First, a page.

PRISM’s unique mimetic technology develops and synthesizes compounds designed to mimic α-helix and β-turn peptides found within the secondary structure of proteins. This technology enables PRISM to modulate intracellular and ectodomain protein-protein interactions (PPIs). PRISM’s proprietary scaffolds allow the precise structural mimicking of peptide scaffolds as well as the flexible arrangement of natural or modified amino acid substituents.

PRISM’s proprietary library includes 20,000+ molecules covering various amino acid sequences for screening

PRISM holds patents on all its compounds, as well as their potential variations based on interchanging scaffolds and substituents.

Click here to learn more about the PepMetics™ Library

While we synthesize like a small molecule, our PepMetic Molecules act like peptides.

Nature has shown us that peptides have selectivity and affinity for numerous protein-protein interactions (PPIs). Pharmaceutics have shown that small molecules can be easily synthesized and modified into oral drug formulations. PepMetics™ Molecules combines the best features of both nature and science into powerful therapeutic modalities.
Like small molecules, PepMetics™ Molecules can be readily synthesized while also achieving PPI selectivity and affinity using the precise mimetics of the peptide scaffolds.

PRISM’s mimetics take the shape of naturally occurring helices and turns while maintaining a stable conformation.

PepMeticsTM Molecules maintain the shape and specific secondary structure of the short α-helix and β-turn peptides that are built on their proprietary technology. The stable conformation can diminish entropic loss, significantly improving binding affinities.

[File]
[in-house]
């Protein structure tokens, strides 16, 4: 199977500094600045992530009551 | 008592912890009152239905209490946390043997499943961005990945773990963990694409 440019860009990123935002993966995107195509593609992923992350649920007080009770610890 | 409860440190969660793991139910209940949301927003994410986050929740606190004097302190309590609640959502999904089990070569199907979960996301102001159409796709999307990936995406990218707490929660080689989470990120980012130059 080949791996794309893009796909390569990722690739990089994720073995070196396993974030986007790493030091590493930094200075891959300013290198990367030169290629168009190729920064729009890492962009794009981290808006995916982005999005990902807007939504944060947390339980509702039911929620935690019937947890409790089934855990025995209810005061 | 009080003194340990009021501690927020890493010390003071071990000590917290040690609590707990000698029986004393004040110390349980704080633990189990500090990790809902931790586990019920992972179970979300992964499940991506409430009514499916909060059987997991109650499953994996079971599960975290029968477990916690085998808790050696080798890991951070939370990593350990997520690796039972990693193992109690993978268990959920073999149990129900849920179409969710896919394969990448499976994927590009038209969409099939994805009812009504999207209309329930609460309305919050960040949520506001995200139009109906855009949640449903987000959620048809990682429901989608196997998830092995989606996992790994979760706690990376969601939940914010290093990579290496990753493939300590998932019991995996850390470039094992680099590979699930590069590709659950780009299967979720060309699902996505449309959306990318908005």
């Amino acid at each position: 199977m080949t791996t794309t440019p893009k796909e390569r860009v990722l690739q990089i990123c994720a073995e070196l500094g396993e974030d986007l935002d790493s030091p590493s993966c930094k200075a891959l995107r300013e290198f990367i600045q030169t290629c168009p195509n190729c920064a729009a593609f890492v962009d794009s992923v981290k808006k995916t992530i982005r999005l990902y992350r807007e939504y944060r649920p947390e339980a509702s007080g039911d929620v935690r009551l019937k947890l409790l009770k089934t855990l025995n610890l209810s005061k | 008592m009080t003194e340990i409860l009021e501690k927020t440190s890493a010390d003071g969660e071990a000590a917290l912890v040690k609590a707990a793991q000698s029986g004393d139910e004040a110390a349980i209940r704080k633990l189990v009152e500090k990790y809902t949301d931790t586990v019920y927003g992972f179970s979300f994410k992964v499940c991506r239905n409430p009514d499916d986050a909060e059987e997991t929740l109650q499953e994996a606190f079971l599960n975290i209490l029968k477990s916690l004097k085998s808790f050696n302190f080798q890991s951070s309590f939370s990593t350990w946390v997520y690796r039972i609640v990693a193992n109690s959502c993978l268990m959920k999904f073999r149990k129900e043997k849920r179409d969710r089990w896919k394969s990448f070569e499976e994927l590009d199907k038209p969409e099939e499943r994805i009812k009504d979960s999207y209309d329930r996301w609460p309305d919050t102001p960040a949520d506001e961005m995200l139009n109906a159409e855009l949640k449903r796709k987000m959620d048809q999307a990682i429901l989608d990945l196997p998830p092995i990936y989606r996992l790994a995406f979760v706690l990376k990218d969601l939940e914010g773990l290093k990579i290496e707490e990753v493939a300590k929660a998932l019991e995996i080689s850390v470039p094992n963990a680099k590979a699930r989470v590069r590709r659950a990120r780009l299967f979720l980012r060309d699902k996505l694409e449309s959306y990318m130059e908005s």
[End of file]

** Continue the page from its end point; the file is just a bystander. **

The importance of this technology lies within the fact that short α-helix and β-turn peptides cannot exist in nature due to their naturally unstable conformation. PRISM’s proprietary PepMeticsTM Technology enables the creation of short and stable α-helix and β-turn peptide mimetics. Their unique scaffold mimics the natural α-helix and β-turn core, conferring a stable conformation.

In nature, α-helices take many different conformational shapes. They can be bent, stretched, extended, and twisted. It is vital to use the correct scaffold when mimicking the natural ligand structure.
PRISM has developed a proprietary methodology that deploys two types of analysis to measure the similarity of mimetic scaffolds against target ligand structures.

PepMetics™ Molecules have characteristics that can be distinguished from conventionally screened compounds. The table below notes the differences between the conventional small molecules commonly used for high throughput screening versus the PepMetics™ Library. Notice how PepMetics™ molecules are closer to the Natural Products area.

PepMetics™ Molecules can be synthesized via various combinations of elements from the PepMetics™ Library including 40 types of scaffolds and 50 types of side chain.